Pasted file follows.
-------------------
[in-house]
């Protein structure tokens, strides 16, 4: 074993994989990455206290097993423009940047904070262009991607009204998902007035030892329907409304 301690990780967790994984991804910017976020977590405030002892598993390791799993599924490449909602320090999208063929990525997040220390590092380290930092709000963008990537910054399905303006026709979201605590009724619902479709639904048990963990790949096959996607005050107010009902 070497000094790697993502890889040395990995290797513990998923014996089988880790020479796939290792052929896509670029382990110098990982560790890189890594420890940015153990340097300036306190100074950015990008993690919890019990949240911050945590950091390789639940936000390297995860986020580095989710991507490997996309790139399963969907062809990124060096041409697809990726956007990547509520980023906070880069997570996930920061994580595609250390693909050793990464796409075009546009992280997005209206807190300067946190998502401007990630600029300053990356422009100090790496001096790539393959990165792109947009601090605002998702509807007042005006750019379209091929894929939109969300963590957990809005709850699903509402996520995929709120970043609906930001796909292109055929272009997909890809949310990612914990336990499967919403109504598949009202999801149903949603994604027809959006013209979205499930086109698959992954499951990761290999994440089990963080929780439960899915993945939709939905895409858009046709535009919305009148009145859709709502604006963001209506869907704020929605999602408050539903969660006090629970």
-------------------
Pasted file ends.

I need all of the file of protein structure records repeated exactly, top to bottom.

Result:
[in-house]
């Protein structure tokens, strides 16, 4: 074993994989990455206290097993423009940047904070262009991607009204998902007035030892329907409304 301690990780967790994984991804910017976020977590405030002892598993390791799993599924490449909602320090999208063929990525997040220390590092380290930092709000963008990537910054399905303006026709979201605590009724619902479709639904048990963990790949096959996607005050107010009902 070497000094790697993502890889040395990995290797513990998923014996089988880790020479796939290792052929896509670029382990110098990982560790890189890594420890940015153990340097300036306190100074950015990008993690919890019990949240911050945590950091390789639940936000390297995860986020580095989710991507490997996309790139399963969907062809990124060096041409697809990726956007990547509520980023906070880069997570996930920061994580595609250390693909050793990464796409075009546009992280997005209206807190300067946190998502401007990630600029300053990356422009100090790496001096790539393959990165792109947009601090605002998702509807007042005006750019379209091929894929939109969300963590957990809005709850699903509402996520995929709120970043609906930001796909292109055929272009997909890809949310990612914990336990499967919403109504598949009202999801149903949603994604027809959006013209979205499930086109698959992954499951990761290999994440089990963080929780439960899915993945939709939905895409858009046709535009919305009148009145859709709502604006963001209506869907704020929605999602408050539903969660006090629970």